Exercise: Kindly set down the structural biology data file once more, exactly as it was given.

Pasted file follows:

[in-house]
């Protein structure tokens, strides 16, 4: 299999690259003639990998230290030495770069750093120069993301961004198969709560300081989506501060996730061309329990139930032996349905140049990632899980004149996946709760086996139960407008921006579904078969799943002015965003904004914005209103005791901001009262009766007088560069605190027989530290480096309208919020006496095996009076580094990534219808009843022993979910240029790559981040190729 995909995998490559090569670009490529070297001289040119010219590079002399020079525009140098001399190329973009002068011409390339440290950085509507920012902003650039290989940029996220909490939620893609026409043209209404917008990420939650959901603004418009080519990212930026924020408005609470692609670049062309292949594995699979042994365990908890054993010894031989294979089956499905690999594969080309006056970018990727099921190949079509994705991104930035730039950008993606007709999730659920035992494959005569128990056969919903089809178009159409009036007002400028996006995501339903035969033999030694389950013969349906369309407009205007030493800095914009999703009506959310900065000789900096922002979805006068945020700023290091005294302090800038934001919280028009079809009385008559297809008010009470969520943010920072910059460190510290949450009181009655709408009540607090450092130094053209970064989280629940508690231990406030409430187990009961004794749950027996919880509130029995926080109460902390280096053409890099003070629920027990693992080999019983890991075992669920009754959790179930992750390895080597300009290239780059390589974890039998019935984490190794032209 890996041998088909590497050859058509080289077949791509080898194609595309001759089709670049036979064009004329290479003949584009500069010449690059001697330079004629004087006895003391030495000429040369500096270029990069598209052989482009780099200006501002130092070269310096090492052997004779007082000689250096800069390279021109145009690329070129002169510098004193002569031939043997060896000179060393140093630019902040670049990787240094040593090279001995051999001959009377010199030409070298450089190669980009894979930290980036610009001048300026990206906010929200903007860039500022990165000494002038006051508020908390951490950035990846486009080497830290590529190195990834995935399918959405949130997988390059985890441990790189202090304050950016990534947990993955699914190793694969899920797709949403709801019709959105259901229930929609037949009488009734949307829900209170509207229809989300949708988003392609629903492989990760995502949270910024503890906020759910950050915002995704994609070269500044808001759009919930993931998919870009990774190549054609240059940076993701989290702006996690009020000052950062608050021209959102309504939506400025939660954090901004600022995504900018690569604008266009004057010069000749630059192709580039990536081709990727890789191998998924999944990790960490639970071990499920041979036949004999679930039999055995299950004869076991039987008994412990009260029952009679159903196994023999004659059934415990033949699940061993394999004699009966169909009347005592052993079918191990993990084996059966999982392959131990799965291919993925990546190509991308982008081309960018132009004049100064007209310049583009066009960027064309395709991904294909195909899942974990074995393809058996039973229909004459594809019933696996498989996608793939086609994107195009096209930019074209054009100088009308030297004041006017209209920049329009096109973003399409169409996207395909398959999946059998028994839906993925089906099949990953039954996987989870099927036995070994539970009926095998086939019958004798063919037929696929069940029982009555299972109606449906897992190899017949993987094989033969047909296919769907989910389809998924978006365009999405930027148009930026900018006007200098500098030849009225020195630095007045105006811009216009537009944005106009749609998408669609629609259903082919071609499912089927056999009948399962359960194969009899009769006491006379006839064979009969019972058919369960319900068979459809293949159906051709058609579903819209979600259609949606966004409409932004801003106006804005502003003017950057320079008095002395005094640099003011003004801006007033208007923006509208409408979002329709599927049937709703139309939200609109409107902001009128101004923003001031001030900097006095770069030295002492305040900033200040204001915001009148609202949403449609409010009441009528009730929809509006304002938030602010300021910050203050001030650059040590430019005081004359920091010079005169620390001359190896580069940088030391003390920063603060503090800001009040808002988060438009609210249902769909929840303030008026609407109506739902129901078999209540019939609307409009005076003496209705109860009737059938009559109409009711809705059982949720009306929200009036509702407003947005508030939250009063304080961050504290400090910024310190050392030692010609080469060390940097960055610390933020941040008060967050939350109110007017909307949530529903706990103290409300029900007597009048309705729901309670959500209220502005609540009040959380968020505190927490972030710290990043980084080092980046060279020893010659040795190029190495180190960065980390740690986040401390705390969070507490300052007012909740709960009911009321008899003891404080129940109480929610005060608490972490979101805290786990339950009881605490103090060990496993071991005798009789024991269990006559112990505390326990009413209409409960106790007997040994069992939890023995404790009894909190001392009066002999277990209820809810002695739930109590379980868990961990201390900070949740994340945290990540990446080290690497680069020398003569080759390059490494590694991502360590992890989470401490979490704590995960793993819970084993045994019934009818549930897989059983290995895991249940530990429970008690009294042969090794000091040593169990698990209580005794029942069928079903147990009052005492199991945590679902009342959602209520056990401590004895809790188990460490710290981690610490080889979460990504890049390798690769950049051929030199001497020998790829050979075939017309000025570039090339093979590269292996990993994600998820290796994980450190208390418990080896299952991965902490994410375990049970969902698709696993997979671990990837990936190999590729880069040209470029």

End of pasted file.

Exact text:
[in-house]
């Protein structure tokens, strides 16, 4: 299999690259003639990998230290030495770069750093120069993301961004198969709560300081989506501060996730061309329990139930032996349905140049990632899980004149996946709760086996139960407008921006579904078969799943002015965003904004914005209103005791901001009262009766007088560069605190027989530290480096309208919020006496095996009076580094990534219808009843022993979910240029790559981040190729 995909995998490559090569670009490529070297001289040119010219590079002399020079525009140098001399190329973009002068011409390339440290950085509507920012902003650039290989940029996220909490939620893609026409043209209404917008990420939650959901603004418009080519990212930026924020408005609470692609670049062309292949594995699979042994365990908890054993010894031989294979089956499905690999594969080309006056970018990727099921190949079509994705991104930035730039950008993606007709999730659920035992494959005569128990056969919903089809178009159409009036007002400028996006995501339903035969033999030694389950013969349906369309407009205007030493800095914009999703009506959310900065000789900096922002979805006068945020700023290091005294302090800038934001919280028009079809009385008559297809008010009470969520943010920072910059460190510290949450009181009655709408009540607090450092130094053209970064989280629940508690231990406030409430187990009961004794749950027996919880509130029995926080109460902390280096053409890099003070629920027990693992080999019983890991075992669920009754959790179930992750390895080597300009290239780059390589974890039998019935984490190794032209 890996041998088909590497050859058509080289077949791509080898194609595309001759089709670049036979064009004329290479003949584009500069010449690059001697330079004629004087006895003391030495000429040369500096270029990069598209052989482009780099200006501002130092070269310096090492052997004779007082000689250096800069390279021109145009690329070129002169510098004193002569031939043997060896000179060393140093630019902040670049990787240094040593090279001995051999001959009377010199030409070298450089190669980009894979930290980036610009001048300026990206906010929200903007860039500022990165000494002038006051508020908390951490950035990846486009080497830290590529190195990834995935399918959405949130997988390059985890441990790189202090304050950016990534947990993955699914190793694969899920797709949403709801019709959105259901229930929609037949009488009734949307829900209170509207229809989300949708988003392609629903492989990760995502949270910024503890906020759910950050915002995704994609070269500044808001759009919930993931998919870009990774190549054609240059940076993701989290702006996690009020000052950062608050021209959102309504939506400025939660954090901004600022995504900018690569604008266009004057010069000749630059192709580039990536081709990727890789191998998924999944990790960490639970071990499920041979036949004999679930039999055995299950004869076991039987008994412990009260029952009679159903196994023999004659059934415990033949699940061993394999004699009966169909009347005592052993079918191990993990084996059966999982392959131990799965291919993925990546190509991308982008081309960018132009004049100064007209310049583009066009960027064309395709991904294909195909899942974990074995393809058996039973229909004459594809019933696996498989996608793939086609994107195009096209930019074209054009100088009308030297004041006017209209920049329009096109973003399409169409996207395909398959999946059998028994839906993925089906099949990953039954996987989870099927036995070994539970009926095998086939019958004798063919037929696929069940029982009555299972109606449906897992190899017949993987094989033969047909296919769907989910389809998924978006365009999405930027148009930026900018006007200098500098030849009225020195630095007045105006811009216009537009944005106009749609998408669609629609259903082919071609499912089927056999009948399962359960194969009899009769006491006379006839064979009969019972058919369960319900068979459809293949159906051709058609579903819209979600259609949606966004409409932004801003106006804005502003003017950057320079008095002395005094640099003011003004801006007033208007923006509208409408979002329709599927049937709703139309939200609109409107902001009128101004923003001031001030900097006095770069030295002492305040900033200040204001915001009148609202949403449609409010009441009528009730929809509006304002938030602010300021910050203050001030650059040590430019005081004359920091010079005169620390001359190896580069940088030391003390920063603060503090800001009040808002988060438009609210249902769909929840303030008026609407109506739902129901078999209540019939609307409009005076003496209705109860009737059938009559109409009711809705059982949720009306929200009036509702407003947005508030939250009063304080961050504290400090910024310190050392030692010609080469060390940097960055610390933020941040008060967050939350109110007017909307949530529903706990103290409300029900007597009048309705729901309670959500209220502005609540009040959380968020505190927490972030710290990043980084080092980046060279020893010659040795190029190495180190960065980390740690986040401390705390969070507490300052007012909740709960009911009321008899003891404080129940109480929610005060608490972490979101805290786990339950009881605490103090060990496993071991005798009789024991269990006559112990505390326990009413209409409960106790007997040994069992939890023995404790009894909190001392009066002999277990209820809810002695739930109590379980868990961990201390900070949740994340945290990540990446080290690497680069020398003569080759390059490494590694991502360590992890989470401490979490704590995960793993819970084993045994019934009818549930897989059983290995895991249940530990429970008690009294042969090794000091040593169990698990209580005794029942069928079903147990009052005492199991945590679902009342959602209520056990401590004895809790188990460490710290981690610490080889979460990504890049390798690769950049051929030199001497020998790829050979075939017309000025570039090339093979590269292996990993994600998820290796994980450190208390418990080896299952991965902490994410375990049970969902698709696993997979671990990837990936190999590729880069040209470029």